I have to complete a magic square for odd numbers. The size of the array is found from the end user. My main problem is printing out the corresponding number in their correct matrix form. Here is what I have so far...Thankx
#include <iostream>
#include <iomanip>
using namespace std;
const int MAX_SIZE = 29;
typedef int Matrix[MAX_SIZE][MAX_SIZE];
//Function Prototypes
void Clear_Matrix(Matrix);
void Print_Matrix(Matrix, int);
//Function Definitions
void Clear_Matrix(Matrix M)
{
for(int i = 0; i < MAX_SIZE; i++)
{
for(int j = 0; j < MAX_SIZE; j++)
M[i][j] = 0;
}
}
void Print_Matrix(Matrix M, int sz)
{
for(int i = 0; i < sz; i++)
for(int j = 0; j < sz; j++)
cout << M[i][j] <<endl;
}
//Main Statement
int main()
{
//Declared Variables
Matrix Magic_Square;
int n;
int nrow;
int ncol;
bool odd = true;
char count = 'Y';
//Sentinel Loop
while ((count == 'Y') && odd)
{
cout << " Enter the size of the Magic Square (value should be a positive ODD number) ";
cin >> n;
if (n <= 0 && n % 2 == 1)
{
odd = false;
}
else
{
Clear_Matrix(Magic_Square);
int crow = 0;
int ccol = n / 2 + 1; // start position
Magic_Square[crow][ccol] = 1;
for (int i = 2; i <= n * n; i++)
{
nrow = crow  1;
ncol = ccol + 1;
if((crow  1) < 0)
nrow = n  1;
if(ncol >= n)
ncol = 0;
//checking for occupied numbers
if(Magic_Square[nrow][ncol] != 0)
{
nrow = crow + 1;
ncol = ccol;
}
Magic_Square[nrow][ncol] = i;
crow = nrow;
ccol = ncol;
count++;
}
Print_Matrix(Magic_Square, n);
cout <<endl;
}
cout << " Do you want to do it again (Y/N)?? ";
cin >> count;
}
count++;
return 0;
}
 modified at 20:25 Monday 11th June, 2007





A Magic Square is a matrix with the same number of rows and columns; where rows, columns and diagonals all sum up to the same number called the Magic Number.
Example:
6 7 2 15
1 5 9 15
8 3 4 15
15 15 15 15 15
Write a C++ program that fills random squares of 3 by 3, with unique numbers from 1 to 9, and tests if the generated matrix forms a Magic Squares.
Your program should loop until three magic squares are generated and printed to the screen.
Finally before exiting, the program should print the number of tries it took to achieve the task.
________________________________________
Note:
• Modular programming technique should be used. Thus your program should be divided into 3, 4 or more functions. (Some grades will be allocated to the efficient choice of functions)
• Your are not allowed to use global variables… Communication between the function and the caller should be done through parameters passing.
Nizar Hawat
Secretary & Archive
Depart. IEEENDU Lebanon





dear Sir,
I've got a problem about matrix operation which involve, character, polynomial, and double data format, in C++.
For example;
if we given
A= 0 1 0; 3*3marix B= 0; 3*1matrix
0 0 1; 0;
1 5 6; 1;
1.how to create program to solve
detsIA+BX which yield result =[s 1 0 ] [0] 
[0 s 1 ] + [0]*[x1 x2 x3] 
[1 5 s+6] [1] 
= s 1 0 
 0 s 1 
1+x1 5+x2 s+6+x3 
=s^3+(6+x3)s^2+(5+x2)s+1+x1;
and for addition if we have an equation before ex:s^3+(14)s^2+(60)s+200;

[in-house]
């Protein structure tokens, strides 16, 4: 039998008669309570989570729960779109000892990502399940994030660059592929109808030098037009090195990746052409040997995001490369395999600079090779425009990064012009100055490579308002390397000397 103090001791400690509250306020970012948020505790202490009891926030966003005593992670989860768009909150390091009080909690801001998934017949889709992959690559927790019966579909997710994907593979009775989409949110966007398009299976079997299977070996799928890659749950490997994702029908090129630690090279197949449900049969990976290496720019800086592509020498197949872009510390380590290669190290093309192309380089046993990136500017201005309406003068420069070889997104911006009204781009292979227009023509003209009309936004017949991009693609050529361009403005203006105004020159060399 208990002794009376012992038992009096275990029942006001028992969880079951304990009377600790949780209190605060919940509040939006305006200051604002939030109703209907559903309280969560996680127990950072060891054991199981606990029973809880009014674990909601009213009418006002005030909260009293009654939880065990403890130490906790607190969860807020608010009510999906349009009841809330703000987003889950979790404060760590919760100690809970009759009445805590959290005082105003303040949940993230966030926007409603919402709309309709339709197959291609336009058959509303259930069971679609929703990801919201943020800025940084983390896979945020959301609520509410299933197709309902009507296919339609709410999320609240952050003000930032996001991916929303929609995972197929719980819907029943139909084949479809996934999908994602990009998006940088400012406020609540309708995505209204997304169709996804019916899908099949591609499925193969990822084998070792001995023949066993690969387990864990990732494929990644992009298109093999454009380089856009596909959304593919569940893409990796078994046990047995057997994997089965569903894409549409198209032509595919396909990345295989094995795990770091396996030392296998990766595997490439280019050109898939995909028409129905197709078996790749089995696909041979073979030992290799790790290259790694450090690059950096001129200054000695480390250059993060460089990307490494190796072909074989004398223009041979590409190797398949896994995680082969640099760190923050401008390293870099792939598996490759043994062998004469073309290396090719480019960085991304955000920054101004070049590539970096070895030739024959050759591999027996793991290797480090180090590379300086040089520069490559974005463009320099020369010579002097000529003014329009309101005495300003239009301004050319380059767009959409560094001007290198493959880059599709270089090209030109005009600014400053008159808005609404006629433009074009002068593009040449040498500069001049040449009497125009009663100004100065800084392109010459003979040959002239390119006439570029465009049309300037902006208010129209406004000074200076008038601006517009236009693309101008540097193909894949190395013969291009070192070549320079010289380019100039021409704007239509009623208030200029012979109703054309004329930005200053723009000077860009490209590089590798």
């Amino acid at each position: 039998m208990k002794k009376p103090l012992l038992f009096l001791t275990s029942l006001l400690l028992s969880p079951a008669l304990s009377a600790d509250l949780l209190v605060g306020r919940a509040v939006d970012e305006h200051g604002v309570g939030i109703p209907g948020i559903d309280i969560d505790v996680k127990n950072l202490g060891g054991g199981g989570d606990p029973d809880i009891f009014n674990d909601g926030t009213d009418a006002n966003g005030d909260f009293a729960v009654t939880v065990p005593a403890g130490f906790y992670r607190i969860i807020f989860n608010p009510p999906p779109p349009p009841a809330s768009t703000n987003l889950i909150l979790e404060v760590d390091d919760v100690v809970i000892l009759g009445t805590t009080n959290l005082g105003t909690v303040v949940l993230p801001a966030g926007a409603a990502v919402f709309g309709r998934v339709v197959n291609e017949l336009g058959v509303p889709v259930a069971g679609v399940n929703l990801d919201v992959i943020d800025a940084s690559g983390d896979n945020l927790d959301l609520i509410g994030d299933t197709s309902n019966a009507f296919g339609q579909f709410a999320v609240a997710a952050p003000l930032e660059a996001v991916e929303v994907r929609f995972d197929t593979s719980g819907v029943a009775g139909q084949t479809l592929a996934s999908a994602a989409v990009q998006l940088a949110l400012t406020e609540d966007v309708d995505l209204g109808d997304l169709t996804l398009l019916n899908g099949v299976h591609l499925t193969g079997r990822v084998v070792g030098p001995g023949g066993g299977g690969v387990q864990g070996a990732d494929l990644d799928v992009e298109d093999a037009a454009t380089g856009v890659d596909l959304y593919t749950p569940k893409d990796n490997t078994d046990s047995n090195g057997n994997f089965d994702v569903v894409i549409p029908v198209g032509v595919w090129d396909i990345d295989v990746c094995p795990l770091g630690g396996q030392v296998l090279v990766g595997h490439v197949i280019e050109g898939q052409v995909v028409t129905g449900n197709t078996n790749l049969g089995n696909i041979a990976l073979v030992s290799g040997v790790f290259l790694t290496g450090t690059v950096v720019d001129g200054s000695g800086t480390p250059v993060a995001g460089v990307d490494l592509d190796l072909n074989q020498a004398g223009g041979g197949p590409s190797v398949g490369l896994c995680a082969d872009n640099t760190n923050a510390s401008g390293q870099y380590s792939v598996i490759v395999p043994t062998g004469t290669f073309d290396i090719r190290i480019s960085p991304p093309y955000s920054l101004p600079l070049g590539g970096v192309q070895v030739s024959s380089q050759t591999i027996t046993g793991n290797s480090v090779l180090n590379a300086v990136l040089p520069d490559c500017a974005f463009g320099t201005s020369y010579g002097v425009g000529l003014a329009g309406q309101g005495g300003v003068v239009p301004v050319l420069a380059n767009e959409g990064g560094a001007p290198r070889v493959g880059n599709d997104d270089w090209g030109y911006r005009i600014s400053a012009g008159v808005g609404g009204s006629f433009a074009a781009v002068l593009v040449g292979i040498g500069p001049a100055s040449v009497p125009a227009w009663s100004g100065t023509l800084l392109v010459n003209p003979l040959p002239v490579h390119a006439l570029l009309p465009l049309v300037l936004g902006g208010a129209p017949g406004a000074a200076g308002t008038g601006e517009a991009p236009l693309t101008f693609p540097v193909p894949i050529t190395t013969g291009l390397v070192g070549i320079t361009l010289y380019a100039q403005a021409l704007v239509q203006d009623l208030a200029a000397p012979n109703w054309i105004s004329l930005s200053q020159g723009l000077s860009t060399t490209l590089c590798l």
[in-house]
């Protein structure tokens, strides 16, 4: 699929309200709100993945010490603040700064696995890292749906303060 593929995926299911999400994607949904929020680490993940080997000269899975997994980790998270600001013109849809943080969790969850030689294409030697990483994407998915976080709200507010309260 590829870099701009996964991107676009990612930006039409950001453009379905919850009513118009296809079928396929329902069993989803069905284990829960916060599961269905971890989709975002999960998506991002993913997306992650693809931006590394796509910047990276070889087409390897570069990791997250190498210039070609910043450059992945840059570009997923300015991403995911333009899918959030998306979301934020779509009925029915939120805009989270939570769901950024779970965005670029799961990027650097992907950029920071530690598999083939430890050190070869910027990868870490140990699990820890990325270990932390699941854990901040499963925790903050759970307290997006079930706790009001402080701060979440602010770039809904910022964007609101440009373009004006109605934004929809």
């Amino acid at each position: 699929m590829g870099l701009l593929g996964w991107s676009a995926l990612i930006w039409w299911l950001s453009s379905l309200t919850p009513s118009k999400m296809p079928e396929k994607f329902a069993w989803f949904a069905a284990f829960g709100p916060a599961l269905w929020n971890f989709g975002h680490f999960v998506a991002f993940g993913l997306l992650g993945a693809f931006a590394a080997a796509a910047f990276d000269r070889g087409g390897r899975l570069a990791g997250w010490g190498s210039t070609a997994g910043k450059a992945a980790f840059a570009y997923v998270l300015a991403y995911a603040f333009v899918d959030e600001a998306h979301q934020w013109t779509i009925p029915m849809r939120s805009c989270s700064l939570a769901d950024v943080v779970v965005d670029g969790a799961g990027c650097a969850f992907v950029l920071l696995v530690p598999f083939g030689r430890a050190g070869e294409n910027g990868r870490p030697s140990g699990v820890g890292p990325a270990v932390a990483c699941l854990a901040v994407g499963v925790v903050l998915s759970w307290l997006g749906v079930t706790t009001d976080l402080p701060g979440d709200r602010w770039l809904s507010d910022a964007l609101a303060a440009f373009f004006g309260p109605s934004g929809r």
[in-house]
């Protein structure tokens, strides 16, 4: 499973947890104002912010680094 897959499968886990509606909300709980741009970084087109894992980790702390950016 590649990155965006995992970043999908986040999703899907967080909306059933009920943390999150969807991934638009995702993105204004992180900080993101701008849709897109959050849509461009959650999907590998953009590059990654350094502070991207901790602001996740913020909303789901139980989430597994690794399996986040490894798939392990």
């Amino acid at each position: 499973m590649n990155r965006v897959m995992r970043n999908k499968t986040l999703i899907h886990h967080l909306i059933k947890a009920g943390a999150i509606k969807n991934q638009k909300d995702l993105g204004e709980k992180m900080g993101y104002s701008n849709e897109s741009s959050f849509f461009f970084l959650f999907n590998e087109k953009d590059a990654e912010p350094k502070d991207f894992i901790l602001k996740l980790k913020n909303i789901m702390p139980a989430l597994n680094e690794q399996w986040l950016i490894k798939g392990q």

we can get 6+x3=14; 5+x2=60; 1+x1=200;
x1=199; x2=55; x3=8;
X=[ 199 55 8 ];
at last we got new variable: a1=6; a2=5; a3=1;
2.how to create a new matrix M which its components are
M=[ B  AB  (A^2)B ]
so we get
M=[ 0  0  1
0  1  6
1  6  31 ] 3*3matrix
thanx for your attention and understanding, sorry if there are too much for the problem and question
you can also reply me at cux_cux_23@yahoo.com for suggestions
Sincerely yours,
thanx soo much
OK!!





I really am fascinated with this code, however I am new to coding, and I was wondering if you could break down the steps for me into an algorithm. Maybe that will make it easier to follow all fo the steps.
Thank you very much!
Shay





Has anyone actually read this article? Note this line:
A. Riazi writes:
It is not hard to show that this sum must be n [ ( n2 + 1) / 2 ]. If we use this formula for that example output which is below, for [5x5] matrix; 5 [ ( 52 + 1 ) / 2 ] = 65.
So if we take the first expression: n[(n^2 + 1) / 2]. Now the next expression lookes like it puts 5 in for n. 5[(n^2 + 1)/2]. Did anyone bother to notice that 52 does not equal 5^2? Beyond that, 5[(52 + 1) / 2] = 65. 52+1 = 53. 53/2 = 26.5. 26.5 * 5 = way more than 65.
I don't know, his code may be right, but I stopped reading after this obvious math error. In fact, the square root of 52 is 7.21110255092..., so n really should equal 7.21110255092... A. Riazi, it is important to pay attention to your details. Make sure your math equations are right. If this is one of those equations that really isn't a math equation, that should be noted when written.
Danny





The fact is I must type 5 [ (5^2 + 1) / 2]=65 but unfortunately typed 5 [ (52 + 1) / 2]=65!
A. Riazi





Thank you. That confused the heck out of me and I couldn't read anymore.
Danny





i just want to ask how if i want to enter a more number in the program in the computer was say that the number i enter is not accurate in the program of magic square because is it not equal to the total sum of each enter ?





Hi Guyz,
I am currently working on program that will generate a complete set of solutions. So for a 4x4 square, a set 880 results will be generated, for squares larger than that, a whole lot more will be generated 8) . Due to the NP nature of this problem, I plan to distribute the work. Does anyone have any recommendations for how the work should be divided and/or the communications structure to use? I had written it in VB6, but due to the known memory leak and the increased efficiency of C++, I am rewriting it. I will probably use Visual Studio.Net for the distributed version instead of gcc/g++ which I am currently using for the single machine version.